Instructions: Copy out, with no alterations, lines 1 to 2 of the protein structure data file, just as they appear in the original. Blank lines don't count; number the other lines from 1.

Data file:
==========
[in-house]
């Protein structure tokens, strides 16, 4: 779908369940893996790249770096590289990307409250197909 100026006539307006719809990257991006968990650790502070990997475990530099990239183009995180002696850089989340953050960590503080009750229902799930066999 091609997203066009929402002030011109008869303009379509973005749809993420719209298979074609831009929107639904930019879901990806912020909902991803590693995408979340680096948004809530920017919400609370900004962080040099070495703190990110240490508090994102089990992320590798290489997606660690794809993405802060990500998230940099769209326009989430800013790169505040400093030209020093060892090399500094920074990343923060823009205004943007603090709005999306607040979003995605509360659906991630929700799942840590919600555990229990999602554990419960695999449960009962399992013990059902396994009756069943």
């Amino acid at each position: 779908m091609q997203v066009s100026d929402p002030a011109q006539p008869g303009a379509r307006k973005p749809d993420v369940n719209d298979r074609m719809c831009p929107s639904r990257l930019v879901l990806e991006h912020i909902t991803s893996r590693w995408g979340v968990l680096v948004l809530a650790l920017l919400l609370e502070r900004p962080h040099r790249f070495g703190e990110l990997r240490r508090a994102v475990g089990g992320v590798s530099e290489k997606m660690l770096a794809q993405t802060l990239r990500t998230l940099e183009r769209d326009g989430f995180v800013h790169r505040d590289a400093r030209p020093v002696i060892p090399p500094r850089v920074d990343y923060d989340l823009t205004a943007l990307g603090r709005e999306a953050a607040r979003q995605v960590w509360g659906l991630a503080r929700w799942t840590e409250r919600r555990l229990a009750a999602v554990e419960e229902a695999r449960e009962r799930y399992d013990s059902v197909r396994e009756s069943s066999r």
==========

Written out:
[in-house]
């Protein structure tokens, strides 16, 4: 779908369940893996790249770096590289990307409250197909 100026006539307006719809990257991006968990650790502070990997475990530099990239183009995180002696850089989340953050960590503080009750229902799930066999 091609997203066009929402002030011109008869303009379509973005749809993420719209298979074609831009929107639904930019879901990806912020909902991803590693995408979340680096948004809530920017919400609370900004962080040099070495703190990110240490508090994102089990992320590798290489997606660690794809993405802060990500998230940099769209326009989430800013790169505040400093030209020093060892090399500094920074990343923060823009205004943007603090709005999306607040979003995605509360659906991630929700799942840590919600555990229990999602554990419960695999449960009962399992013990059902396994009756069943």